National Fisherman

Landings of inshore or Gulf of Maine cod, already cut by 22 percent for the 2012 fishing year that ends April 30, could be further reduced by between 76.8 percent and 82.6 percent starting in May and covering the next three years, according to an announcement made Tuesday by NOAA's New England Regional Fishery Management Council.

Landings of offshore, or Georges Bank, cod were also projected to be reduced by 60 percent for the 2013 fishing year that begins May 1. The allowable catch of offshore cod has fallen by about 26 percent over the past two years.

The projected cuts in fishermen's landing limits for the 2013 season come after a new assessment of Gulf of Maine and Georges Bank cod stocks, which has not altered NOAA's scientific opinion of the dire condition of the most essential target of Northeast groundfishermen.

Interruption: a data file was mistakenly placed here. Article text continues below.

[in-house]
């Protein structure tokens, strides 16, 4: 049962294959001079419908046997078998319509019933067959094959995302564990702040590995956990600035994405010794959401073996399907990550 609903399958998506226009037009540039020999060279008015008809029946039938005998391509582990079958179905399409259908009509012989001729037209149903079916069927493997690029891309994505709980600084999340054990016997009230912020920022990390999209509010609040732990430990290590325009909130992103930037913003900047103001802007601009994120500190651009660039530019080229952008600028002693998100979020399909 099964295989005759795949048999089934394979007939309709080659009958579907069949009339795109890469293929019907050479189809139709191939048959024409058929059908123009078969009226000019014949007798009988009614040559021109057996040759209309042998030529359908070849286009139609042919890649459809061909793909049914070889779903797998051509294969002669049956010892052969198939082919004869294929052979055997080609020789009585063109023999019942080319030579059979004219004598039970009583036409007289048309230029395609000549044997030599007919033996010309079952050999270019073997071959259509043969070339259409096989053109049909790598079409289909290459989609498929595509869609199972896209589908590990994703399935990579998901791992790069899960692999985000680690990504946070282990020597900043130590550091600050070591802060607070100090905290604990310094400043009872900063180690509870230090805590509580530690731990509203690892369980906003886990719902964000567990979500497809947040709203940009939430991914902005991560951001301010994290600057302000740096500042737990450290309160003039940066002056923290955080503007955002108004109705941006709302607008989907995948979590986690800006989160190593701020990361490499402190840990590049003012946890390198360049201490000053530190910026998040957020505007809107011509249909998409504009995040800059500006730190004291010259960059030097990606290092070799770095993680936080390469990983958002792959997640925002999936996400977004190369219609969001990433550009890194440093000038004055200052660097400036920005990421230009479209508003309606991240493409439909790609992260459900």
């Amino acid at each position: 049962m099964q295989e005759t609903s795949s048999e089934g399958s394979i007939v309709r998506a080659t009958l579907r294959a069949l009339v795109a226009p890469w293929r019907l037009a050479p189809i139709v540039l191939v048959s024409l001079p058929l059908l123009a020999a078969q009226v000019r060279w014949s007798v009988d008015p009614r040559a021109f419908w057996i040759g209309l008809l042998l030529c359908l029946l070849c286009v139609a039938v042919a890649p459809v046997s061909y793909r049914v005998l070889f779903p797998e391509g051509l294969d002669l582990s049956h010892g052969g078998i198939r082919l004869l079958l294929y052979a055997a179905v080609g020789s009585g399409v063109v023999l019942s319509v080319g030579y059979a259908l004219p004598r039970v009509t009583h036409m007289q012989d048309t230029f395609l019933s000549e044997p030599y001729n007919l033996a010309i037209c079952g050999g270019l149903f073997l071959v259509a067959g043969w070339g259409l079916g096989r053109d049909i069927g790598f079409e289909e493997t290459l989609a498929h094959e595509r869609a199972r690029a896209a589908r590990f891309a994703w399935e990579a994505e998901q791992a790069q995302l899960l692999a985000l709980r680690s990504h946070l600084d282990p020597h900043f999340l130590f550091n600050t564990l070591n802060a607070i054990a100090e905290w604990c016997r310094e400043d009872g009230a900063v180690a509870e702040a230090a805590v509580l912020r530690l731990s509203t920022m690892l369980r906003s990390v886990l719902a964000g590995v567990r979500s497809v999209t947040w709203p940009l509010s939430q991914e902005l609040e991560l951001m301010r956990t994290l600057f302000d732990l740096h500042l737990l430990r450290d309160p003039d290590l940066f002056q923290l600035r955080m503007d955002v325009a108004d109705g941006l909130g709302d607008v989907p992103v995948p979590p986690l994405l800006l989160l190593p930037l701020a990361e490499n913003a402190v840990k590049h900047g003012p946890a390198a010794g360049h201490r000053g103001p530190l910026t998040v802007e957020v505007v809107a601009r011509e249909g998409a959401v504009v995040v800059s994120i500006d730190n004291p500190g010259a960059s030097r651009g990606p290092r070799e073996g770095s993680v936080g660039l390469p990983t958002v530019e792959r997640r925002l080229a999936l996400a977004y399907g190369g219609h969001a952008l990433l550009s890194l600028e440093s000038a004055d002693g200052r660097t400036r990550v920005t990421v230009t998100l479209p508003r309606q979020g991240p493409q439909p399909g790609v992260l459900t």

Read the full story at Gloucester Times>>

Inside the Industry

NMFS recently released a draft action plan for fish discard and release mortality science, creating a list of actions that they hope can better inform fisheries.

We know that fishermen have to deal with bycatch by discarding or releasing unwanted catch overboard, but there is a data gap regarding how those fish survive.


A new study has identified a set of features common to all ocean ecosystems that provide a visual diagnosis of the health of the underwater environment coastal communities rely on.

Together, the features detail cumulative effects of threats -- such as overfishing, pollution, and invasive species,  allowing responders to act faster to increase ocean resiliency and sustainability.

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